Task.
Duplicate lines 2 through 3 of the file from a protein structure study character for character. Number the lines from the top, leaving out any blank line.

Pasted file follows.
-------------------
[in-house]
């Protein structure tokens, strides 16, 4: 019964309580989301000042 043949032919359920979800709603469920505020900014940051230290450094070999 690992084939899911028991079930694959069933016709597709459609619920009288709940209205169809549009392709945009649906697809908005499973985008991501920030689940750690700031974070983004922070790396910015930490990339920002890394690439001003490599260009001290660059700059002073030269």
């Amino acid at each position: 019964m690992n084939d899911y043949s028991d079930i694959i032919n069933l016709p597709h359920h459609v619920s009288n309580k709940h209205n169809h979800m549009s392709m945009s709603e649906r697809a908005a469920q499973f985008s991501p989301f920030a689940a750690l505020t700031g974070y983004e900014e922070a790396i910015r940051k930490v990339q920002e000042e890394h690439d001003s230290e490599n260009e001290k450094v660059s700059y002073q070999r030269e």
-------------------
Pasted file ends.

């Protein structure tokens, strides 16, 4: 019964309580989301000042 043949032919359920979800709603469920505020900014940051230290450094070999 690992084939899911028991079930694959069933016709597709459609619920009288709940209205169809549009392709945009649906697809908005499973985008991501920030689940750690700031974070983004922070790396910015930490990339920002890394690439001003490599260009001290660059700059002073030269």
């Amino acid at each position: 019964m690992n084939d899911y043949s028991d079930i694959i032919n069933l016709p597709h359920h459609v619920s009288n309580k709940h209205n169809h979800m549009s392709m945009s709603e649906r697809a908005a469920q499973f985008s991501p989301f920030a689940a750690l505020t700031g974070y983004e900014e922070a790396i910015r940051k930490v990339q920002e000042e890394h690439d001003s230290e490599n260009e001290k450094v660059s700059y002073q070999r030269e």